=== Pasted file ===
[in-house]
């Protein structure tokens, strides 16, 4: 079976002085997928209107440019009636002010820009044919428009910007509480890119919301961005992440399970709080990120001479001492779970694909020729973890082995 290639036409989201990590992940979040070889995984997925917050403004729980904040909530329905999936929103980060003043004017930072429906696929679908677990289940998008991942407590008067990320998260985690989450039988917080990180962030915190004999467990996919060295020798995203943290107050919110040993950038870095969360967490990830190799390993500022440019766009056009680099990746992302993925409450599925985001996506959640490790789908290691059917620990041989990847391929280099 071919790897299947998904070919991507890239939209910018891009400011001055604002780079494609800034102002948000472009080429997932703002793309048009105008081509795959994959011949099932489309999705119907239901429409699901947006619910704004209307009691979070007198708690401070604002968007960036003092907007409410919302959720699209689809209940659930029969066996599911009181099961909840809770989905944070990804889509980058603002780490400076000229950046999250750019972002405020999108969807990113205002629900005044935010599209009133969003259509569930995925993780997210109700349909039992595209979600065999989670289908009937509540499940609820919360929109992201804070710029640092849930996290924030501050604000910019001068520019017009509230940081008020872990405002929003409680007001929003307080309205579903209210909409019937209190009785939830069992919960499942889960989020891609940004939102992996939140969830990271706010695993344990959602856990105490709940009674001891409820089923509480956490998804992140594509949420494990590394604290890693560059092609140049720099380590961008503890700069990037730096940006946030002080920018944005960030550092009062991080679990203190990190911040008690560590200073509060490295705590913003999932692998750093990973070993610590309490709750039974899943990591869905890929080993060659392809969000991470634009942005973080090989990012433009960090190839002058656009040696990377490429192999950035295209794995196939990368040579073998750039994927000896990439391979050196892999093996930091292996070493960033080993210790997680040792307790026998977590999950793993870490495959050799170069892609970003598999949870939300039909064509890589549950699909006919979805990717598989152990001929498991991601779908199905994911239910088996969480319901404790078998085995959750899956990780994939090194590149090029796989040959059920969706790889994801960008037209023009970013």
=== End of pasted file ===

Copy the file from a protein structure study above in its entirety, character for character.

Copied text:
[in-house]
């Protein structure tokens, strides 16, 4: 079976002085997928209107440019009636002010820009044919428009910007509480890119919301961005992440399970709080990120001479001492779970694909020729973890082995 290639036409989201990590992940979040070889995984997925917050403004729980904040909530329905999936929103980060003043004017930072429906696929679908677990289940998008991942407590008067990320998260985690989450039988917080990180962030915190004999467990996919060295020798995203943290107050919110040993950038870095969360967490990830190799390993500022440019766009056009680099990746992302993925409450599925985001996506959640490790789908290691059917620990041989990847391929280099 071919790897299947998904070919991507890239939209910018891009400011001055604002780079494609800034102002948000472009080429997932703002793309048009105008081509795959994959011949099932489309999705119907239901429409699901947006619910704004209307009691979070007198708690401070604002968007960036003092907007409410919302959720699209689809209940659930029969066996599911009181099961909840809770989905944070990804889509980058603002780490400076000229950046999250750019972002405020999108969807990113205002629900005044935010599209009133969003259509569930995925993780997210109700349909039992595209979600065999989670289908009937509540499940609820919360929109992201804070710029640092849930996290924030501050604000910019001068520019017009509230940081008020872990405002929003409680007001929003307080309205579903209210909409019937209190009785939830069992919960499942889960989020891609940004939102992996939140969830990271706010695993344990959602856990105490709940009674001891409820089923509480956490998804992140594509949420494990590394604290890693560059092609140049720099380590961008503890700069990037730096940006946030002080920018944005960030550092009062991080679990203190990190911040008690560590200073509060490295705590913003999932692998750093990973070993610590309490709750039974899943990591869905890929080993060659392809969000991470634009942005973080090989990012433009960090190839002058656009040696990377490429192999950035295209794995196939990368040579073998750039994927000896990439391979050196892999093996930091292996070493960033080993210790997680040792307790026998977590999950793993870490495959050799170069892609970003598999949870939300039909064509890589549950699909006919979805990717598989152990001929498991991601779908199905994911239910088996969480319901404790078998085995959750899956990780994939090194590149090029796989040959059920969706790889994801960008037209023009970013």